Why conservation of our environment matters
ON his way to East Asia last week, US President Barack Obama travelled to a secluded Hawaiian atoll far from his hometown of Honolulu for a brief and deserved moment of celebration. The US president had announced that he is expanding the Papahanaumokuakea Marine National Monument, making it the largest protected wilderness area in the world. This act follows several other moves the president has taken late in his presidency to preserve wild lands and waters, many of which, including the Papahanaumokuakea expansion, have been controversial.
Balancing human needs with the necessity of conservation is always going to be tricky. But as people consider the costs and benefits, it is important to keep in mind that promoting biodiversity is not important simply because it protects cute mammals or beautiful fish. A study published in Science this summer found that more than half of the planet’s land has biodiversity levels so low they could endanger the human race.
The study relies on the concept of “planetary boundaries” – limits on the environmental changes Earth can experience before human safety is at risk. When an ecosystem loses 10 percent or more of its original species abundance, the authors say, it falls below a “safe” level for biodiversity. Fifty-eight percent of Earth’s land surface passes – or fails – that test. That poses a global threat to plant and animal life, and it could also jeopardise human development.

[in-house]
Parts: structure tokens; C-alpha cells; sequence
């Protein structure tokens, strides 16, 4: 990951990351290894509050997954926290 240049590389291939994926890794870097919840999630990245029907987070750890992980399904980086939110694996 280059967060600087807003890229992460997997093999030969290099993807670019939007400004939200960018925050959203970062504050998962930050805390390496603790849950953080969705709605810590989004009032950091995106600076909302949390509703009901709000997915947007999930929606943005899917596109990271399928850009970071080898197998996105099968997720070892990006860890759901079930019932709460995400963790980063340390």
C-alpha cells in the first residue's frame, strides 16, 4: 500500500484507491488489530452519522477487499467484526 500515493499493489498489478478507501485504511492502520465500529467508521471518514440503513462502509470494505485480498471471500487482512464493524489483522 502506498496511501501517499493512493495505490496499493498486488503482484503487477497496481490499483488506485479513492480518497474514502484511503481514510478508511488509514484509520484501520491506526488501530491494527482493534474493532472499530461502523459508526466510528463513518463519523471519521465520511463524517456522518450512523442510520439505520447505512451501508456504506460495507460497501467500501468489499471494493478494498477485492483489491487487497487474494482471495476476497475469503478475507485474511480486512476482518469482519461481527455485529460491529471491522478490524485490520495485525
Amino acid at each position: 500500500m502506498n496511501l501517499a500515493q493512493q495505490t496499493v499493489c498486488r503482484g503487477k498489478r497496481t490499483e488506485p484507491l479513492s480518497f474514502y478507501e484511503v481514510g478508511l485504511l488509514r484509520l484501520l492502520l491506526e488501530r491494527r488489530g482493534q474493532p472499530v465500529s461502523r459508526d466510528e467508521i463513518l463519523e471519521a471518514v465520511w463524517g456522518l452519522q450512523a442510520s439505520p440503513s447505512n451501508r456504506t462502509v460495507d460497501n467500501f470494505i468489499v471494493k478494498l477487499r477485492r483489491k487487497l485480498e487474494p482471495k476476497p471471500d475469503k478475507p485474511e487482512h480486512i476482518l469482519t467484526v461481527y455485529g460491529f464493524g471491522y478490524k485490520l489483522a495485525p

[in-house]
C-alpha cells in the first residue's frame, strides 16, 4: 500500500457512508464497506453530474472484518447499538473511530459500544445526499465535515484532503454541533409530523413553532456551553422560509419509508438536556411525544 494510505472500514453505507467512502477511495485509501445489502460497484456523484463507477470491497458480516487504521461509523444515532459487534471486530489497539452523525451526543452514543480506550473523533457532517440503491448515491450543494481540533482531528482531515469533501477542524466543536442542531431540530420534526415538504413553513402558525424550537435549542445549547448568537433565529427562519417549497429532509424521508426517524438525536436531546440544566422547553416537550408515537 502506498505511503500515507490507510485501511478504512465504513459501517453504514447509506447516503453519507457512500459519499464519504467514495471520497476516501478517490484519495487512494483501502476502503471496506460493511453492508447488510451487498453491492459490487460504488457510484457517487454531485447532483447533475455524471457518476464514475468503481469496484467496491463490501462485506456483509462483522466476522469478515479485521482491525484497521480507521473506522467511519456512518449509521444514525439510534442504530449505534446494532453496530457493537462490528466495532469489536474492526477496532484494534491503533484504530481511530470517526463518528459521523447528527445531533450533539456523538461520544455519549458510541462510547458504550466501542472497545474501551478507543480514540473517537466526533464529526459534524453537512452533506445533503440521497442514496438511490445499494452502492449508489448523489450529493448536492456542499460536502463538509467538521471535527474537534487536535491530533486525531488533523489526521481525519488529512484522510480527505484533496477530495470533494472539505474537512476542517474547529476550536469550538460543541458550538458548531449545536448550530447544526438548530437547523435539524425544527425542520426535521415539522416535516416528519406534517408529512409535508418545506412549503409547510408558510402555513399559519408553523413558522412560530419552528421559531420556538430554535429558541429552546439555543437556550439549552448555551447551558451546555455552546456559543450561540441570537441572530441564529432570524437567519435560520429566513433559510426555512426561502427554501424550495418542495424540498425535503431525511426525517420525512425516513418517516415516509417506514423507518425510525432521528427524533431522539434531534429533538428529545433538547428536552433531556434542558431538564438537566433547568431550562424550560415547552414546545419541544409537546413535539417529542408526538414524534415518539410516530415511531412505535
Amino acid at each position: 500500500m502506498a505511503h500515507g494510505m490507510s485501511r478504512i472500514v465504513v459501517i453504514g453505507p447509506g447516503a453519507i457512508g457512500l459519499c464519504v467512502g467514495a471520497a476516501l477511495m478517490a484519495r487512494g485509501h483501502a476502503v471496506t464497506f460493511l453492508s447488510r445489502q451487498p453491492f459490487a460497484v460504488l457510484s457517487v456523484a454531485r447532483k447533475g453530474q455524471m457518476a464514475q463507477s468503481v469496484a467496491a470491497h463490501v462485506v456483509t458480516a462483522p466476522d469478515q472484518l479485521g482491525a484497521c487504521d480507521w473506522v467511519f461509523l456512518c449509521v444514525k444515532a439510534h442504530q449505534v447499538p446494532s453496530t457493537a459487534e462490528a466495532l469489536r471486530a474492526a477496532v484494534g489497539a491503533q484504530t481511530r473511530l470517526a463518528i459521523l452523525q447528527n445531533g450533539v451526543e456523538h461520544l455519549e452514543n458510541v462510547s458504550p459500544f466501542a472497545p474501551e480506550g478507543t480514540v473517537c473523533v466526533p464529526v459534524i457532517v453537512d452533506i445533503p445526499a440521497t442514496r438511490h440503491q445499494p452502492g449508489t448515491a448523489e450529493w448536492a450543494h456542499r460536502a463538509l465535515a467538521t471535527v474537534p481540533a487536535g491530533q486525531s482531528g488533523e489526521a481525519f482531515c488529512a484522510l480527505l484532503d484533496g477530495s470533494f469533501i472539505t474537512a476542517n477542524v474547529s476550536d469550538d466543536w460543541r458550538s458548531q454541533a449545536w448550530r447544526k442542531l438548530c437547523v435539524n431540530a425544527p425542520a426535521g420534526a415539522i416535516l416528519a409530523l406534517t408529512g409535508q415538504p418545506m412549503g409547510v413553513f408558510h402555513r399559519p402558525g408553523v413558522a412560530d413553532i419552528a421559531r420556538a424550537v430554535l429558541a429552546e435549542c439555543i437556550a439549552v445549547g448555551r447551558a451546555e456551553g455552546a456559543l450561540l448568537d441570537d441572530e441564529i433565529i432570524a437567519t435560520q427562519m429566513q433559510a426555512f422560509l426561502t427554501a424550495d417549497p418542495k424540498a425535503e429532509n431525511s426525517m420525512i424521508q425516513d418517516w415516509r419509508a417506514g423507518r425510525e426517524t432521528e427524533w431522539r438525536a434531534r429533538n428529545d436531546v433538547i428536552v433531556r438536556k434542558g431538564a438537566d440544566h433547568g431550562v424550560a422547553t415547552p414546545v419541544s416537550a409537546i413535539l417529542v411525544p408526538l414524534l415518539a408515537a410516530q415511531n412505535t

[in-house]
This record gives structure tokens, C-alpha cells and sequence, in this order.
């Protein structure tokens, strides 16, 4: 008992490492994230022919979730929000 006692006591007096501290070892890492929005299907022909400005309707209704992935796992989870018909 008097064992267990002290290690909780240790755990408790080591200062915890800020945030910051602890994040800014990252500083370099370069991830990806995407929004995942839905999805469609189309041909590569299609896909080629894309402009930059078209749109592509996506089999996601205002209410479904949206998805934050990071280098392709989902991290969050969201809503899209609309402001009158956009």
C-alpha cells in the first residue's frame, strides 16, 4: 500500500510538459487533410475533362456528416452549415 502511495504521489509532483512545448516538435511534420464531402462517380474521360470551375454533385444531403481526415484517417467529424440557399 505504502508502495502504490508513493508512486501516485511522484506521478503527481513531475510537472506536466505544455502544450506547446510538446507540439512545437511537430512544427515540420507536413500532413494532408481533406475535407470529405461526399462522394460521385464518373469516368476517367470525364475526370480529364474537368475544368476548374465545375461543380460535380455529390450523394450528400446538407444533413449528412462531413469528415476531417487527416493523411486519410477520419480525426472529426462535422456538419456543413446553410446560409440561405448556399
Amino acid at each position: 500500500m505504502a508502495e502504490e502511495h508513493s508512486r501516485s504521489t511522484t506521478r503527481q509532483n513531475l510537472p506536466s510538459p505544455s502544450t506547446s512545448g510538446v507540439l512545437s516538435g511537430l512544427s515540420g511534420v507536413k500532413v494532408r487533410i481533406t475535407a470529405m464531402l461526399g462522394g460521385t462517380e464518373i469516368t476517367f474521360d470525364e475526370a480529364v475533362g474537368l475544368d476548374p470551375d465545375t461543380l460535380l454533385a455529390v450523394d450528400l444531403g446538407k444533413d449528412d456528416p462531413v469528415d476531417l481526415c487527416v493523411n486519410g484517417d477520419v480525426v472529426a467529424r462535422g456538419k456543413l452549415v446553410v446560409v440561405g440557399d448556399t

Though protecting ecosystems and their flora and fauna is important for its own sake, doing so has utilitarian value as well. The functions unharmed ecosystems perform for humankind – such as detoxifying waste, regulating disease-carrying organisms and supporting medical research – are worth trillions of dollars in global human welfare. Though the study did not cover sea resources, they are also crucial for recreation, regulating global systems, the food supply and many other things.
When ecosystems fail, crucial functions can fail with them: Agriculture, for example, relies on pollination that cannot take place in an unhealthy ecosystem. Biodiversity can also buffer the environment against climate change. The benefit-cost ratio of conserving the wild, scientists estimate, is 100 to 1.
A second study, presented in Nature last month, suggests that the biggest threats to biodiversity are over-exploitation – logging, fishing and hunting too much – as well as agriculture and urban development. Climate change is farther down the list but promises to become an even larger problem as the world warms.
Mr Obama’s second-term efforts highlight the importance of conservation, set a strong example for others and should ensure at least some environments remain pristine. Yet some of the worst practices are in the developing world; it is harder to order poor people to stop exploiting precious resources – and also harder to enforce such orders when they are issued. Part of getting the conservation balance right is considering whether roping off sections of land and water in the United States might simply lead to importing more from countries with worse practices. Encouraging other nations to take conservation seriously is essential, for their own good as well as everyone else’s.
– The Washington Post
More than half of the planet’s land has biodiversity levels so low they could endanger the human race.